Nairobi — United Nations experts said the bill, which makes it a crime to be LGBT+, could 'create a recipe for conflict and violence'
A Ghanaian bill criminalising LGBT+ people will establish "a system of state-sponsored discrimination and violence" against sexual minorities, U.N. human rights experts warned on Thursday, urging authorities to reject the proposed law.
The Promotion of Proper Human Sexual Rights and Ghanaian Family Values Bill, 2021, was introduced in parliament on Aug. 2 and is expected to go before lawmakers for debate in October.
In a letter to Ghana's mission to the U.N. in Geneva, the experts - who include the U.N.'s independent expert on sexual orientation and gender identity, Victor Madrigal-Borloz - said the bill violated Ghana's international human rights agreements.
"We express our grave concern about the draft bill, which seems to establish a system of state-sponsored discrimination and violence against LGBTI persons of great magnitude," said the letter dated Aug. 9 and publicly released on Thursday.
"Given that LGBTI people are present in every family and every community, it is not very difficult to imagine how, if it were to be adopted, this legislation could create a recipe for conflict and violence."
Ghanaian government officials were not immediately available for comment.
Gay sex is already punishable with up to three years in jail in Ghana, where homophobic persecution is widespread. The bill would also impose a penalty of up to five years imprisonment for being LGBT+ and of 10 years for advocating for their rights.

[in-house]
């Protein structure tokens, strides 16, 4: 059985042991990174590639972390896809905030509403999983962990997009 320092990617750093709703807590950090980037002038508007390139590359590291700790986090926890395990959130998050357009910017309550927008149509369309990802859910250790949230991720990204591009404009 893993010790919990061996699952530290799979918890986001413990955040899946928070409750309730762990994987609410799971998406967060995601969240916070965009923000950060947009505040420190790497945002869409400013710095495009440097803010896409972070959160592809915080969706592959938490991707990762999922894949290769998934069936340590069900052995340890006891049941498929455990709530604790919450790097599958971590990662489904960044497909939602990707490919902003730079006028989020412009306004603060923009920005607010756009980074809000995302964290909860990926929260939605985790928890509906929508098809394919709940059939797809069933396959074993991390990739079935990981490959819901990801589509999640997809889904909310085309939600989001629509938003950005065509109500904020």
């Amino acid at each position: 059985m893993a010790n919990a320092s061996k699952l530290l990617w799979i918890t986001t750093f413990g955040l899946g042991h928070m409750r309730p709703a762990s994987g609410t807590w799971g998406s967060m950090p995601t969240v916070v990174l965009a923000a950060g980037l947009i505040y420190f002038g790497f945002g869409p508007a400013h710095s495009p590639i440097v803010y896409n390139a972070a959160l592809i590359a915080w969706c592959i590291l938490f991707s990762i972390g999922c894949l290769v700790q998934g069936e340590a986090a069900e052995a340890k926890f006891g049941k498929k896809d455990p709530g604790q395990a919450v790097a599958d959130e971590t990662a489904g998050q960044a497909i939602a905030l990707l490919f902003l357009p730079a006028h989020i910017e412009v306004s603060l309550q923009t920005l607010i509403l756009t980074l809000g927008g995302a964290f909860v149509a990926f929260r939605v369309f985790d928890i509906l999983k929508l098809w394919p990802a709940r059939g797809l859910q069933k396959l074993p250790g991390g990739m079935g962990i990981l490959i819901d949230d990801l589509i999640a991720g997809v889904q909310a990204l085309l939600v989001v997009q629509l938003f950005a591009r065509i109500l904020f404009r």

Online platforms or media companies publishing information deemed to support LGBT+ people or challenge traditional binary male and female gender identities could also be prosecuted.
The draft law promotes so-called conversion therapy by allowing flexible sentencing for an LGBT+ person if they request "treatment" to change their sexual orientation or gender identity, which the U.N. experts said "may amount to torture".
Some political analysts say there is enough cross-party support in the largely conservative Christian West African nation for the bill to become law.
However, the bill could face pressure from international donors and legal challenges, as the U.N. experts said it violated international conventions to which Ghana is party, including the Universal Declaration of Human Rights.
Danny Bediako of the human rights organisation Rightify Ghana said he hoped the U.N. statement would encourage lawmakers to vote against the bill.
"Just as some Ghanaians who have spoken against the hate bill, the international community is concerned about Ghana's democratic credentials being wiped out by this anti-LGBTQ bill," he told the Thomson Reuters Foundation.
"Within parliament, I don't think it would make much difference amongst MPs who support the bill. However, it could encourage other MPs to speak against it."
(Reporting by Nita Bhalla @nitabhalla, Editing by Katie Nyugen and Katy Migiro. The Thomson Reuters Foundation is the charitable arm of Thomson Reuters, and covers the lives of people around the world who struggle to live freely or fairly. Visit http://news.trust.org)